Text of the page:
On Sept. 21, a man, reportedly, set himself on fire outside the office of the Japanese prime minister in what appeared to be a protest against the decision of the government to perform a state burial for the assassinated former prime leader Shinzo Abe.

The incident occurred on what would have been Abe's 68th birthday, but neither the police nor the prime minister's office would confirm it.

The man was rushed to the hospital with full-body burns, and the policeman who attempted to put out the fire was also hurt. The man, who was in his 70s, was found unconscious but subsequently informed authorities that he had purposefully soaked himself in oil, according to reports in the media.

Nearby, a note with the words "I strongly oppose it" regarding Abe's state funeral was discovered.

Hirokazu Matsuno, the chief cabinet secretary, said at a news conference, "I have heard that police found a man who had suffered burns near government offices, and I'm aware that police are investigating." According to allegations that a guy was "engulfed in flames," the police were called to the area, according to the Kyodo news agency and other media.

As per Kyodo, the man set himself on fire in the Kasumigaseki neighborhood of Tokyo's Chiyoda ward at around 6.50 am. The official office and residence of the Prime Minister of Japan, along with several other cabinet ministry offices, are situated in the Kasumigaseki neighborhood.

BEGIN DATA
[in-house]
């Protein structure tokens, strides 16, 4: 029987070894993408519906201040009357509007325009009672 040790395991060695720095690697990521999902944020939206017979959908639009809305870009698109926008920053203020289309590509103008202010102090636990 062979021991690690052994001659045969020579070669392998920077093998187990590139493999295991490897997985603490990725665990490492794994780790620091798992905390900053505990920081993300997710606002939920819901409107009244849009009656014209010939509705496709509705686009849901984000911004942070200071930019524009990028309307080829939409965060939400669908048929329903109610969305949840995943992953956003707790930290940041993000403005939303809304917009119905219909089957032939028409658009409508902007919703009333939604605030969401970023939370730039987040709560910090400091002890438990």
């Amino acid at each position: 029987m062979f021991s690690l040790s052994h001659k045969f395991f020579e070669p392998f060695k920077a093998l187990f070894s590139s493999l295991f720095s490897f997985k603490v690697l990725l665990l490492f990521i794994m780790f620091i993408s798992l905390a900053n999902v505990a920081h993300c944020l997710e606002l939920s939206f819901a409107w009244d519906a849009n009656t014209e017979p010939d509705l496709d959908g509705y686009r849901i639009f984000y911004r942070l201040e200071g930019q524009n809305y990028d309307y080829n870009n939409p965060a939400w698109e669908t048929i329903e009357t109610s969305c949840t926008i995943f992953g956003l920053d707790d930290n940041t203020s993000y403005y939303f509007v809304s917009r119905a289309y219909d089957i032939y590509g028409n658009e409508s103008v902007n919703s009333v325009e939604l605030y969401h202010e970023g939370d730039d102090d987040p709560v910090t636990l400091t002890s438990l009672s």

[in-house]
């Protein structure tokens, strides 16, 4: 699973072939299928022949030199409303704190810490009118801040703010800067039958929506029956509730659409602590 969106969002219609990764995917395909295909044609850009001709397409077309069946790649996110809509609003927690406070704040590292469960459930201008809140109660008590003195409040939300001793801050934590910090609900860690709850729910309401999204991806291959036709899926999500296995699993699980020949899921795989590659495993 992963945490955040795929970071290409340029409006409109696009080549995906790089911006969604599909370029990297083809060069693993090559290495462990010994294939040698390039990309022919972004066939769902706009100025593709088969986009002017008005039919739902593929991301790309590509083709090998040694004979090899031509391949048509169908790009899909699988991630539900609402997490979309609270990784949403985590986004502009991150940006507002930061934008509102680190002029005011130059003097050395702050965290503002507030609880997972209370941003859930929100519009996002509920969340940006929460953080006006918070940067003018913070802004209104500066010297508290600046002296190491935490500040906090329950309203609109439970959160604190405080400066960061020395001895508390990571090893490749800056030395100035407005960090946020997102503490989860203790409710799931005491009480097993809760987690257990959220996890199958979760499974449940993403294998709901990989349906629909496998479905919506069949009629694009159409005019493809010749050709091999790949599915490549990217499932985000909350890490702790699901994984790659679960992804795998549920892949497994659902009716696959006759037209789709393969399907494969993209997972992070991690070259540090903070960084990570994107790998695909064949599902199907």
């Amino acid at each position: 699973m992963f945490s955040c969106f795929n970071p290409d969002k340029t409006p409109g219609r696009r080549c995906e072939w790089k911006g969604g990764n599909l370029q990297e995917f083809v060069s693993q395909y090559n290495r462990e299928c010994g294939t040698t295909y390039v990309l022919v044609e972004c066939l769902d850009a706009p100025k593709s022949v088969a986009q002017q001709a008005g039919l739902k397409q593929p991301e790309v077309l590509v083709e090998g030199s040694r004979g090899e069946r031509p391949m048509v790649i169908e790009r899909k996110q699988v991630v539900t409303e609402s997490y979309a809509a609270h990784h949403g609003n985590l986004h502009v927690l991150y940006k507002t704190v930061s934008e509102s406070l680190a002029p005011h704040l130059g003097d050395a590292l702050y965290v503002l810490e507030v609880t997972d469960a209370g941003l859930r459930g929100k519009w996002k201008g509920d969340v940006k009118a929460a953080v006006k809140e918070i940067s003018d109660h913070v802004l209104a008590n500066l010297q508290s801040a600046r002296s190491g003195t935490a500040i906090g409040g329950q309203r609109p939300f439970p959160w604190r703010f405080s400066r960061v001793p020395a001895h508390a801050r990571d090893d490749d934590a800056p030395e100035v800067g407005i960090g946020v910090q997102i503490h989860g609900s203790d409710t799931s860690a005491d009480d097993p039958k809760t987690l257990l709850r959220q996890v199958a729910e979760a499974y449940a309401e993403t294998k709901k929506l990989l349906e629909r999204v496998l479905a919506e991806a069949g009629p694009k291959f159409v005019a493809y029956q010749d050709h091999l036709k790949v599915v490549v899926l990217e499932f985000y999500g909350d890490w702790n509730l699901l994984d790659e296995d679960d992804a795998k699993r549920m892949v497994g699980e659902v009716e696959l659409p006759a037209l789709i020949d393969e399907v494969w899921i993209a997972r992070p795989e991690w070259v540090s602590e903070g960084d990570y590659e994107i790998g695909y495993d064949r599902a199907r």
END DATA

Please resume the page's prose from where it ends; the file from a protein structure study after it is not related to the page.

The longest-serving prime minister of Japan, Abe, was fatally shot on July 8 while running for office. On September 27, a big arena for concerts and athletic events called the Budokan in Tokyo will host a publicly financed state burial in his honor.

Around 6,000 participants, including world leaders, are expected from Japan and abroad. Among those slated to attend are Australian Prime Minister Anthony Albanese and US Vice President Kamala Harris.

However, because of information that came to light following Abe's assassination about connections between the dominant Liberal Democratic Party and the divisive Unification Church, resistance to the event has been slowly increasing. The murder suspect claimed that the church had rendered his mother impoverished and that he believed the former prime minister backed it.

The current prime minister, Fumio Kishida, has seen his support plummet as the majority of Japanese people oppose the funeral, with demonstrations scheduled for the days leading up to the ceremony and on the actual day it will take place.

Although Kishida has defended his choice numerous times, the vast majority of voters are still unconvinced. They also question the necessity of holding such an expensive ceremony at a time when the average person's financial situation is getting worse.